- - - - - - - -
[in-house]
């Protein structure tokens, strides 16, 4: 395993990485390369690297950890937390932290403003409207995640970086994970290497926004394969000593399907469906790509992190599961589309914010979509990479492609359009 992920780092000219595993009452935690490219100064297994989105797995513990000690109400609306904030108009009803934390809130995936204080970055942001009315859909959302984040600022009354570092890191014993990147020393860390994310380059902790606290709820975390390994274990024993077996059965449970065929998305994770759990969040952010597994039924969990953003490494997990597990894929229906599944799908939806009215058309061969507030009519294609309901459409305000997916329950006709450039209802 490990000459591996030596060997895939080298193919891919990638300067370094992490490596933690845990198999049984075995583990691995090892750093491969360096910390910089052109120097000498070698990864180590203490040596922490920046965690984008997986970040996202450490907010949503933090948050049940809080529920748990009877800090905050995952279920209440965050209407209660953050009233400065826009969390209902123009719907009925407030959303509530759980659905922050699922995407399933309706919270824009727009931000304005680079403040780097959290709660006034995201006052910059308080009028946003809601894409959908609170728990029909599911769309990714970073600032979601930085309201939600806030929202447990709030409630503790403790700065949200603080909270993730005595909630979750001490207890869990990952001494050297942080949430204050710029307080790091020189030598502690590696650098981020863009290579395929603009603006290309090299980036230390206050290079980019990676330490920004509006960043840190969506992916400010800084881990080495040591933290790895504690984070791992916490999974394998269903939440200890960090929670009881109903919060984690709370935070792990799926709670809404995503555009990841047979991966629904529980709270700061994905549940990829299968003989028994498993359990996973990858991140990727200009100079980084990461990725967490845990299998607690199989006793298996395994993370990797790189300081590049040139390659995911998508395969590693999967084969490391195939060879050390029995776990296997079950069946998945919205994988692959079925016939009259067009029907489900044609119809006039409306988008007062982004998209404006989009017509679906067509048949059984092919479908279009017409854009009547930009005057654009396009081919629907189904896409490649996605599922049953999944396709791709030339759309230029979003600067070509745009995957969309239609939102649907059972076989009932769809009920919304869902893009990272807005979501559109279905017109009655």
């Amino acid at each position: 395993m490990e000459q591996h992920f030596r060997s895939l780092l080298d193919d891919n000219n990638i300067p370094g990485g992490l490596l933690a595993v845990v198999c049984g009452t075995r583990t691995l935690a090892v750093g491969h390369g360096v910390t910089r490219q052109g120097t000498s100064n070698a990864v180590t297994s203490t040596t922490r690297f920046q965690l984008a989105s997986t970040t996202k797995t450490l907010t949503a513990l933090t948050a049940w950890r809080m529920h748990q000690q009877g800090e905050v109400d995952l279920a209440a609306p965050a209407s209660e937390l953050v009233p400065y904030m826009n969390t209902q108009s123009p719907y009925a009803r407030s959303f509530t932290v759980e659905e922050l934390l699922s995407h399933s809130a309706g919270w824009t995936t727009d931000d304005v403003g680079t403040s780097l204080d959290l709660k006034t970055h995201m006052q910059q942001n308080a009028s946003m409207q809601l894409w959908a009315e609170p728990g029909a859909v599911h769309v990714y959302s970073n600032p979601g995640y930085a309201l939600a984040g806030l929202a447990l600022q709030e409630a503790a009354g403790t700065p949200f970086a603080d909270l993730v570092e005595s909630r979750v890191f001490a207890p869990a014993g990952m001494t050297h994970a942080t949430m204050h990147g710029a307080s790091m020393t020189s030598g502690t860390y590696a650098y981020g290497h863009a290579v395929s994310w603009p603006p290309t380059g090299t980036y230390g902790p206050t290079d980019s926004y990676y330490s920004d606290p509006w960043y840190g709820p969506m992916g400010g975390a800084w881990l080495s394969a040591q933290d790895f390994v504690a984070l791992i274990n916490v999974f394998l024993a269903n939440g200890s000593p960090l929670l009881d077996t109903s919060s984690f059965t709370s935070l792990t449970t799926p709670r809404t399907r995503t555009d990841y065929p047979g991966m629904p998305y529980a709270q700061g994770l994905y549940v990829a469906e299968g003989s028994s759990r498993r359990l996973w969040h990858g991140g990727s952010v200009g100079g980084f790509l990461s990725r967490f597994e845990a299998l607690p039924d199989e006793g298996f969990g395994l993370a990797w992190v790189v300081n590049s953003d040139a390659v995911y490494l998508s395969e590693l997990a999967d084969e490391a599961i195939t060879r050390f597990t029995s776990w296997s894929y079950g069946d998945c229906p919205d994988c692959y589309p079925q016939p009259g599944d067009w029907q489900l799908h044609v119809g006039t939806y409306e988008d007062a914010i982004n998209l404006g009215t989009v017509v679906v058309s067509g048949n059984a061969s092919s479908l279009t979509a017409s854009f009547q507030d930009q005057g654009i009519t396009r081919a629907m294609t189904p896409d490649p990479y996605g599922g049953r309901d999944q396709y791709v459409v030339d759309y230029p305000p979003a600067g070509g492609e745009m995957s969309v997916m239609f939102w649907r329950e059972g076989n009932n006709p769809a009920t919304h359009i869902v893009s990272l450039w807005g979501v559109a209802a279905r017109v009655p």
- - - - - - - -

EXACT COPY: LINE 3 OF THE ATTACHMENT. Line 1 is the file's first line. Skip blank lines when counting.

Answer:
């Amino acid at each position: 395993m490990e000459q591996h992920f030596r060997s895939l780092l080298d193919d891919n000219n990638i300067p370094g990485g992490l490596l933690a595993v845990v198999c049984g009452t075995r583990t691995l935690a090892v750093g491969h390369g360096v910390t910089r490219q052109g120097t000498s100064n070698a990864v180590t297994s203490t040596t922490r690297f920046q965690l984008a989105s997986t970040t996202k797995t450490l907010t949503a513990l933090t948050a049940w950890r809080m529920h748990q000690q009877g800090e905050v109400d995952l279920a209440a609306p965050a209407s209660e937390l953050v009233p400065y904030m826009n969390t209902q108009s123009p719907y009925a009803r407030s959303f509530t932290v759980e659905e922050l934390l699922s995407h399933s809130a309706g919270w824009t995936t727009d931000d304005v403003g680079t403040s780097l204080d959290l709660k006034t970055h995201m006052q910059q942001n308080a009028s946003m409207q809601l894409w959908a009315e609170p728990g029909a859909v599911h769309v990714y959302s970073n600032p979601g995640y930085a309201l939600a984040g806030l929202a447990l600022q709030e409630a503790a009354g403790t700065p949200f970086a603080d909270l993730v570092e005595s909630r979750v890191f001490a207890p869990a014993g990952m001494t050297h994970a942080t949430m204050h990147g710029a307080s790091m020393t020189s030598g502690t860390y590696a650098y981020g290497h863009a290579v395929s994310w603009p603006p290309t380059g090299t980036y230390g902790p206050t290079d980019s926004y990676y330490s920004d606290p509006w960043y840190g709820p969506m992916g400010g975390a800084w881990l080495s394969a040591q933290d790895f390994v504690a984070l791992i274990n916490v999974f394998l024993a269903n939440g200890s000593p960090l929670l009881d077996t109903s919060s984690f059965t709370s935070l792990t449970t799926p709670r809404t399907r995503t555009d990841y065929p047979g991966m629904p998305y529980a709270q700061g994770l994905y549940v990829a469906e299968g003989s028994s759990r498993r359990l996973w969040h990858g991140g990727s952010v200009g100079g980084f790509l990461s990725r967490f597994e845990a299998l607690p039924d199989e006793g298996f969990g395994l993370a990797w992190v790189v300081n590049s953003d040139a390659v995911y490494l998508s395969e590693l997990a999967d084969e490391a599961i195939t060879r050390f597990t029995s776990w296997s894929y079950g069946d998945c229906p919205d994988c692959y589309p079925q016939p009259g599944d067009w029907q489900l799908h044609v119809g006039t939806y409306e988008d007062a914010i982004n998209l404006g009215t989009v017509v679906v058309s067509g048949n059984a061969s092919s479908l279009t979509a017409s854009f009547q507030d930009q005057g654009i009519t396009r081919a629907m294609t189904p896409d490649p990479y996605g599922g049953r309901d999944q396709y791709v459409v030339d759309y230029p305000p979003a600067g070509g492609e745009m995957s969309v997916m239609f939102w649907r329950e059972g076989n009932n006709p769809a009920t919304h359009i869902v893009s990272l450039w807005g979501v559109a209802a279905r017109v009655p």